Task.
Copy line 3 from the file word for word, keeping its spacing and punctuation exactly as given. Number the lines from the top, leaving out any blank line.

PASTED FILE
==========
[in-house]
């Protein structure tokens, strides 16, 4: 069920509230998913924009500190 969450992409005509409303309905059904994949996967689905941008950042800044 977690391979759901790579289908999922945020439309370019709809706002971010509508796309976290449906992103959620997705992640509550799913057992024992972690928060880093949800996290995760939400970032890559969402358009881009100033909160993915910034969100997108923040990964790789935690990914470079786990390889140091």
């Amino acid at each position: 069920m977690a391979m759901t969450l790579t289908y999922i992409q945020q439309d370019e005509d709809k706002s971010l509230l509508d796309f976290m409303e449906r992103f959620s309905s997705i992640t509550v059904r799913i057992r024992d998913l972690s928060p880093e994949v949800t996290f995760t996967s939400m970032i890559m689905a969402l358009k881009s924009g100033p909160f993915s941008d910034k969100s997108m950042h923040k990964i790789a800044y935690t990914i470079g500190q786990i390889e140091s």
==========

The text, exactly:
């Amino acid at each position: 069920m977690a391979m759901t969450l790579t289908y999922i992409q945020q439309d370019e005509d709809k706002s971010l509230l509508d796309f976290m409303e449906r992103f959620s309905s997705i992640t509550v059904r799913i057992r024992d998913l972690s928060p880093e994949v949800t996290f995760t996967s939400m970032i890559m689905a969402l358009k881009s924009g100033p909160f993915s941008d910034k969100s997108m950042h923040k990964i790789a800044y935690t990914i470079g500190q786990i390889e140091s």